United States v. Golphin , 362 F. Supp. 698 ( 1973 )

  • 362 F. Supp. 698 (1973)

    UNITED STATES of America, Plaintiff,
    Eugene GOLPHIN, Defendant.

    Crim. No. 68-291.

    United States District Court, W. D. Pennsylvania.

    August 15, 1973.

    Richard L. Thornburgh, U. S. Atty., Pittsburgh, Pa., for plaintiff.

    John J. Dean, Pittsburgh, Pa., for defendant.

    *699 OPINION

    DUMBAULD, District Judge.

    This case presents the interesting and important question whether the Court's power to reduce a sentence, granted by Rule 35 F.R.Cr.P.,[1] when timely exercised but after defendant has commenced service of a term of imprisonment which was part of the original sentence, includes the power to relieve defendant from confinement and release him on probation.

    At the time of original sentence the Court was impressed by defendant's work record and suggested application within the 120 day period if a return to employment materialized bona fide, as it did, and defendant is now working. He is not being supported by the taxpayers either in prison or on relief.

    The Government contends, and the argument is one which deserves and has received this Court's serious consideration, that United States v. Murray, 275 U.S. 347, 358, 48 S. Ct. 146, 72 L. Ed. 309 (1928) precludes such an exercise of power. An elaborate dictum in United States v. Ellenbogen, 390 F.2d 537, 540 (C.A.2, 1968), is also cited to establish a supposed distinction between the power to reduce a sentence and that to suspend its execution and grant probation. The actual issue decided in Ellenbogen, however, was that the District Court had no jurisdiction of the case ueberhaupt because of the pendency of an application for certiorari.

    However, we are impelled to conclude that the doctrine of Murray, decided in 1928, necessarily underwent modification when Rule 35, to which we must give the weight of Congressional authority, took effect in 1946 and was reconfirmed in 1966.

    In our judgment the power given by Rule 35 would have no meaningful effect if the Court in reducing a sentence were not free to consider all alternatives that were available at the time of imposition of the original sentence.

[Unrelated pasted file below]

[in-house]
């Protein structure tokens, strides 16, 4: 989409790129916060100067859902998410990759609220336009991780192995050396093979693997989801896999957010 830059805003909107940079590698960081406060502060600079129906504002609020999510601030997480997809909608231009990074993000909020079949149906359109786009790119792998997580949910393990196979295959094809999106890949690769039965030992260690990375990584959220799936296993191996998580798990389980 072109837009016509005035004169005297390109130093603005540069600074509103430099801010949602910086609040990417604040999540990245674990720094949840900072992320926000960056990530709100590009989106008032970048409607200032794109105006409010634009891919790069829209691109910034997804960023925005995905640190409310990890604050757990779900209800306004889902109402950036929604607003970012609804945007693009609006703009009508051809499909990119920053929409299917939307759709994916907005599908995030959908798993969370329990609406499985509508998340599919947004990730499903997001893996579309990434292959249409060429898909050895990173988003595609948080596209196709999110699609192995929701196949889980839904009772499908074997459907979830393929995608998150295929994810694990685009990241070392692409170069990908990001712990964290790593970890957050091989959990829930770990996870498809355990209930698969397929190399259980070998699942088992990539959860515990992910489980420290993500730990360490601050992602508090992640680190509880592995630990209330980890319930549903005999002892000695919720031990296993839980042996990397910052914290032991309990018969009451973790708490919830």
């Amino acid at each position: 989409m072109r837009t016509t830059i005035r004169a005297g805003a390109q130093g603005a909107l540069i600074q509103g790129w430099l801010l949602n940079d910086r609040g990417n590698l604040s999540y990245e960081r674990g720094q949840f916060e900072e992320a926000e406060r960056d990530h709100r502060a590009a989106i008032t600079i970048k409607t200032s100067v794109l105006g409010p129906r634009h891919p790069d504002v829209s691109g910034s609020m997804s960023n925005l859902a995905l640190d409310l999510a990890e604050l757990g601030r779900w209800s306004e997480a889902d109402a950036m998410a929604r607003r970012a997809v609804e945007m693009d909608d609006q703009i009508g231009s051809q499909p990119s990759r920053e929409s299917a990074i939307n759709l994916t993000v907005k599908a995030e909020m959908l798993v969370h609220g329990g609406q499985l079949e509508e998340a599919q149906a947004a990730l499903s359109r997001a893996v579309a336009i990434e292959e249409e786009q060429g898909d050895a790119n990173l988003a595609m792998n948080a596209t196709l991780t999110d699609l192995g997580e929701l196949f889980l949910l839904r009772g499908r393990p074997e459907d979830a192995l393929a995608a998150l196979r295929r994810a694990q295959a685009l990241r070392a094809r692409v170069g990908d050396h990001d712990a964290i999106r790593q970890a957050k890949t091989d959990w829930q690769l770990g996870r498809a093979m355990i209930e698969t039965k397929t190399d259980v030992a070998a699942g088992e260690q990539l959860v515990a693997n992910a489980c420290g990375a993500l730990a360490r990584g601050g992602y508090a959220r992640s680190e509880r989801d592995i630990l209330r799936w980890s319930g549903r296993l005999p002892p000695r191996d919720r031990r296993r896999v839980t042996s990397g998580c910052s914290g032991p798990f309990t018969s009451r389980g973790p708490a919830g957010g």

As Chief Justice Taft sagely observed (275 U.S. at 356, 48 S.Ct. at 149) Congress did not mean by the Act of 1925 (43 Stat. 1259) to subject judges "to the applications [for probation] of convicts during the entire time until the full ending of the sentences." But later in 1946 and 1966 Congress did decide to subject judges to such applications for 120 days after imposition of sentence.

    The Government concedes that it would be a permissible reduction of sentence if the number of years or dollars were diminished. We think the Court is likewise authorized to use any of the modern techniques of present-day penology which would have been proper at the time of original sentence, and is not limited to operations involving pecuniary or incarcerative quanta when effecting a reduction of sentence.

    Just as "by common understanding," as Justice Holmes said in Biddle v. Perovich, 274 U.S. 480, 486-487, 47 S. Ct. 664, 71 L. Ed. 1161 (1927), imprisonment for life is a less penalty than death (although a punishment of a different sort), so we are convinced that "by common understanding" probation is considered to be less severe and more lenient than imprisonment. To grant probation in lieu of imprisonment is hence obviously a reduction of the sentence. To hold otherwise would be to exalt distinctions without a difference and fly in the face of common sense and the will of Congress as embodied in Rule 35.

    Accordingly, the Government's motion is denied.


    [1] First adopted in 1946, but amended in 1966 to extend the time to 120 days from the date of sentence.